What is service quality?


Assume that you go to buy a computer. What is it that you look for? You took for tangible features like the memory, drive, expandability, software compatibility and may be other less important features like the monitor and the key board and certainly brand or vendor credibility. Over and above all this, you look for service support in the form of training and after sales service, which will help you to ensure zero down time. Now, you know that you can get all tangible features from any computer company. But are all suppliers the same service support? Your own experience or the experience of your peers will help shape your expectations and image of different suppliers-both the known ones like HCL, IBM etc. and the clones. If the performance of the product both the tangible and intangible aspects of it live up to your expectations, you will be satisfied and recommend it to your friends and peers. Thus, to begin with, customer satisfaction is a function of customer expectation from the firm and the actual performance by the firm. Expectations shape customer perception of product / firm’s performance. Thus,

Customer Satisfaction = Actual Performance by the firm / Customer Expectations

Another way to examine this is that when positive perceptions are not confirmed by the actual performance of the firm, a gap occurs, and this has been called the service quality gap.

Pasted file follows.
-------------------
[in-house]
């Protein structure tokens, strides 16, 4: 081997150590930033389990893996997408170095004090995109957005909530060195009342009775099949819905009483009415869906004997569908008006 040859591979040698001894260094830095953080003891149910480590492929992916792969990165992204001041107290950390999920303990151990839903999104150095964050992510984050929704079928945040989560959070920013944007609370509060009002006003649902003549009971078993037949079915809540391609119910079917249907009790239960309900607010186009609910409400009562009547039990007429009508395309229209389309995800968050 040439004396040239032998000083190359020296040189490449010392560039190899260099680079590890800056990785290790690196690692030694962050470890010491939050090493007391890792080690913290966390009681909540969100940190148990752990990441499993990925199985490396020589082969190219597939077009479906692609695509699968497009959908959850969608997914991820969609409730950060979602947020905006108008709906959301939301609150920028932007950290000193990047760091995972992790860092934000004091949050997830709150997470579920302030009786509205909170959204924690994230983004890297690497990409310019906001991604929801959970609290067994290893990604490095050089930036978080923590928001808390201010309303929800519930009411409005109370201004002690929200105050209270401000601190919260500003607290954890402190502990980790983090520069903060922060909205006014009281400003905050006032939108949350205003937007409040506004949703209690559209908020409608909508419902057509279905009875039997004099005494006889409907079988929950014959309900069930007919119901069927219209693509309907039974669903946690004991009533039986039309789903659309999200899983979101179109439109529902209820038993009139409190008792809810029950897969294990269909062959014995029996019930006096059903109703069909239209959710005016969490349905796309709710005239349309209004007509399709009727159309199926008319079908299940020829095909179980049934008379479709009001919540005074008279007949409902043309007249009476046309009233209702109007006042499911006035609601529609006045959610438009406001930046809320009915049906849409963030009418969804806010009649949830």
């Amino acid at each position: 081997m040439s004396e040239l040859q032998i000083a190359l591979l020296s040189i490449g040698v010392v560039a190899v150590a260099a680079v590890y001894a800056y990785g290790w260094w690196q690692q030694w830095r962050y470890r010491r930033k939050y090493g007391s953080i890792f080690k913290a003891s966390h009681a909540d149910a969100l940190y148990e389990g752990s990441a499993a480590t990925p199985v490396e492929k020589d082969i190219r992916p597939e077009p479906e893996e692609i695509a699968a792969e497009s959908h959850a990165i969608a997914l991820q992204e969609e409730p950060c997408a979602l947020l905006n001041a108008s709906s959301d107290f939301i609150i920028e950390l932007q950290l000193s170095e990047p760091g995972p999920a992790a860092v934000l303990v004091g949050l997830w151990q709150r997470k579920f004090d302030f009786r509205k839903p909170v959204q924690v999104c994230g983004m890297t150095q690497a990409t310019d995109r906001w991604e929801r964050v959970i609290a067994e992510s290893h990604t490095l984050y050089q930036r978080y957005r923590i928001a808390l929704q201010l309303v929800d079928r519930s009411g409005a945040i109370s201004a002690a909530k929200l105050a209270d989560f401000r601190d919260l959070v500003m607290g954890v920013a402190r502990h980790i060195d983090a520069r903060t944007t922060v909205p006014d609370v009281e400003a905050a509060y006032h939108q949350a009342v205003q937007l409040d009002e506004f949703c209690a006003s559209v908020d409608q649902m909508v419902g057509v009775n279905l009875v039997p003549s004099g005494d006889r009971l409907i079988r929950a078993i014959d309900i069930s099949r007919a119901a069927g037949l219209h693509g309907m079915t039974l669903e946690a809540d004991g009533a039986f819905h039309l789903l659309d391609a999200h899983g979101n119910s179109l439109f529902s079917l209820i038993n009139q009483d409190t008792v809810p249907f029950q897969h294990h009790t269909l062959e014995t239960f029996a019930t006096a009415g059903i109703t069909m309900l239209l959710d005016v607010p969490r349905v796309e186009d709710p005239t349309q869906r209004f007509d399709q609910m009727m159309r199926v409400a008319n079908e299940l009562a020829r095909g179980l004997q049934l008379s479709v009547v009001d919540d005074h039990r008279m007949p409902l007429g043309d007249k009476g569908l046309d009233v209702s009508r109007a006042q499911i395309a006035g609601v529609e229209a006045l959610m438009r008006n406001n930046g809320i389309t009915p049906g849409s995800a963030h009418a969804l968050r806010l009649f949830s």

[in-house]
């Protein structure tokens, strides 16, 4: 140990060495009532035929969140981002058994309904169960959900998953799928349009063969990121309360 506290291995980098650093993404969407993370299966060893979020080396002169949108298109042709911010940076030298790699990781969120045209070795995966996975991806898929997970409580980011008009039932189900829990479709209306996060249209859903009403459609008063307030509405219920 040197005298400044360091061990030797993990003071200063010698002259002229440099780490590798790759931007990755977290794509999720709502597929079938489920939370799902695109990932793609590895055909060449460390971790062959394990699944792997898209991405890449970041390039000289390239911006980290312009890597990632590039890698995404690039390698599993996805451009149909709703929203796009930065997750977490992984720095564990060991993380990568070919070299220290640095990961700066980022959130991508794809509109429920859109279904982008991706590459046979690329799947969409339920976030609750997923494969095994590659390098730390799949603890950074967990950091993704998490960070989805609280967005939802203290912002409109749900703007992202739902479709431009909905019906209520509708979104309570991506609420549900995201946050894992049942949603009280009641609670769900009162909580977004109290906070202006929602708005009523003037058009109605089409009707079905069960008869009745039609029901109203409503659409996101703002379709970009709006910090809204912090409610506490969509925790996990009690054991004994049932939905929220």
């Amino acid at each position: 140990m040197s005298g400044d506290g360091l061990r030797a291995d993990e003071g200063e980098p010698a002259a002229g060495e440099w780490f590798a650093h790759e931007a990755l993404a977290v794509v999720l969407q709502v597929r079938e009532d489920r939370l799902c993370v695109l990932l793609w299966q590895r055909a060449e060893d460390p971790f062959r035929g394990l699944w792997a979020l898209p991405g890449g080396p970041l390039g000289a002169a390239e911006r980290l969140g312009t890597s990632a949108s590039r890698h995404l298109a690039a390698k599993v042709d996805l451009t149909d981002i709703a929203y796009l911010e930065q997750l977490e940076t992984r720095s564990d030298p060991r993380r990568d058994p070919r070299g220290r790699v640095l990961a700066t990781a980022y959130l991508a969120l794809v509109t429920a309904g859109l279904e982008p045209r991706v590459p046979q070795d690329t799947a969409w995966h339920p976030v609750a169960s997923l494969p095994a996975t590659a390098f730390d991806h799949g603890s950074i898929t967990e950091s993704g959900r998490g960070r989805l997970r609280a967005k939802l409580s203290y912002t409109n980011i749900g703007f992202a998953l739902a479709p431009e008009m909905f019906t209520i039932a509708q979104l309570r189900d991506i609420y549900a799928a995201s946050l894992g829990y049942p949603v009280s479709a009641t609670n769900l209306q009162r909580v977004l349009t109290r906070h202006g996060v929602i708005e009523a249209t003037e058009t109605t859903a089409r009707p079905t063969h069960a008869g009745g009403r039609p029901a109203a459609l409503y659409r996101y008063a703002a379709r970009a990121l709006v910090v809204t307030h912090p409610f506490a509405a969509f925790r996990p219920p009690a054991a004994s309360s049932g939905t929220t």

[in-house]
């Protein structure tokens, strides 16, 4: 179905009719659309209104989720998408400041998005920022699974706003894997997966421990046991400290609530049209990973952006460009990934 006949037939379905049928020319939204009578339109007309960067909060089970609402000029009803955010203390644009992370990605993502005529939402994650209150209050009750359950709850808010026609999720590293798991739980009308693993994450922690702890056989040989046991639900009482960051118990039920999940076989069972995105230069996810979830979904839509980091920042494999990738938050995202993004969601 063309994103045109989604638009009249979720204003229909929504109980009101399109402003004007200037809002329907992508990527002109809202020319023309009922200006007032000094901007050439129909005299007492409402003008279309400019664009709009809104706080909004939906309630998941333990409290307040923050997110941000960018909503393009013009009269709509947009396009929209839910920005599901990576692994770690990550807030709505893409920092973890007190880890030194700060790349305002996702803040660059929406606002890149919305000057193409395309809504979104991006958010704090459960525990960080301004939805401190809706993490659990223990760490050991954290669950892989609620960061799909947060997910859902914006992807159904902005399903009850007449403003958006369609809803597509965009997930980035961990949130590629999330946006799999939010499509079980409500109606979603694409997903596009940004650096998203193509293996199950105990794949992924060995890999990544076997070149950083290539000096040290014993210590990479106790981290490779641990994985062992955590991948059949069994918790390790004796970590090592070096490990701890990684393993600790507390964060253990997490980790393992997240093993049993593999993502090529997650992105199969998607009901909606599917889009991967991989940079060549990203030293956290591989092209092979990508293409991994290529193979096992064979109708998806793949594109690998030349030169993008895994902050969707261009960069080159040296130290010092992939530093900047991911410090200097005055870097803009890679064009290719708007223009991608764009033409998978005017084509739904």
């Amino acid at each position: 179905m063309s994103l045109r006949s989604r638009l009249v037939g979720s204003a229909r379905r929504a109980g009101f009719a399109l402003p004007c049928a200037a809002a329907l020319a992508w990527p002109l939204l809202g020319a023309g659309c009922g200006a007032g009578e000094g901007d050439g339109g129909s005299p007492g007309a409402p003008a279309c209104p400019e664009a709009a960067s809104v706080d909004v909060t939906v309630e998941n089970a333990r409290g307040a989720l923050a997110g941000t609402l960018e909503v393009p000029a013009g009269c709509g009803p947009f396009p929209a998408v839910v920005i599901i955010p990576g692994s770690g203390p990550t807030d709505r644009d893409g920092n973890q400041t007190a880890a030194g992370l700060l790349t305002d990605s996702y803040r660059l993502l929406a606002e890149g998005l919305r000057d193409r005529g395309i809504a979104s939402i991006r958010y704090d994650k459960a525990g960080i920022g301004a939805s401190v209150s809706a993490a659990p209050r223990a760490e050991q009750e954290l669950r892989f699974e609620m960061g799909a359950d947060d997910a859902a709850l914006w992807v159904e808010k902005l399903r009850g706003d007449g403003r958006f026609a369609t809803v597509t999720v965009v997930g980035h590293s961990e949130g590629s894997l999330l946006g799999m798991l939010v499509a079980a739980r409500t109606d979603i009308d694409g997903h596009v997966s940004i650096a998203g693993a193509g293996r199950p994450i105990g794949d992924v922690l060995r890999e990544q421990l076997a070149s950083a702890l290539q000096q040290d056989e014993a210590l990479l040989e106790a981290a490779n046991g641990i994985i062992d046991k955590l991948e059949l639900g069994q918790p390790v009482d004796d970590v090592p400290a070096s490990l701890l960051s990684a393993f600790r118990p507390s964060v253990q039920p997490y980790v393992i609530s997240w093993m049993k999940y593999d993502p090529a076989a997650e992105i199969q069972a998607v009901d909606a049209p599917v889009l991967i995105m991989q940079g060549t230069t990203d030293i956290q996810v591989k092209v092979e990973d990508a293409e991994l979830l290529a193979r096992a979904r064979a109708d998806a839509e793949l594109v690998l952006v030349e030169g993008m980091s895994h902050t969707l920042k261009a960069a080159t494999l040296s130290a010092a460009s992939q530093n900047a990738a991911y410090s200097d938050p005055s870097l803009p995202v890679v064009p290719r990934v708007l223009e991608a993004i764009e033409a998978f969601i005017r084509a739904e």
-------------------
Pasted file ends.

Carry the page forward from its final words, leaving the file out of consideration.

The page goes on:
As we mentioned above, customer perceptions of the firm and its offer are shaped by:

1. Word of mouth publicity—like recommendations from friends, relatives, neighbors and peer group at work place.

2. Personal experience on the part of the customer.

3. Personal needs of individual customers.

4. External communications like the publicity of the firm in the media and its advertisement and other corporate communications.

A research study showed that customers assessed the service of a firm on the following five terms:

1. Tangibles, i.e. the appearance of physical facilities, equipment, personnel and communication material.

2. Reliability, i.e. the ability to perform the desired service dependably and accurately.

3. Responsiveness, i.e. the willingness to help customers and provide prompt service.

4. Assurance as measured by competence of the firm to deliver promised service, courtesy extended to customer, firm’s credibility(i.e. trustworthiness, believability and honesty of the service provider) and extent to which the customer feels secured.

5. Empathy—the caring, and individualized attention that the firm provides to its customers.

Research showed that Indian customers perceived reliability, assurance, tangibility, responsiveness and empathy—in that order—as determining the service quality of a firm. This is different from study made for other customers (of another country) showed that reliability, responsiveness, assurance and empathy were rated higher by customers than the tangible dimension of service. Perhaps the reason is that in India firms have yet to incorporate state-of-the-art technology in their products and services. They will have a long way to go in terms of improving their atmospherics and communications. Hence the customer believes that a service company should show higher priority in upgrading its facilities, equipment and communications. Once all firms are at par on this dimension, may be the Indian customer, too will be like his or her Western counterpart placing least weight age on the tangible factor.

One thing that stands out is that delivering service quality is a combination of people and technology strategy. The latter affects all factors of organization and service delivery points which can help the firm achieve 100% customer satisfaction.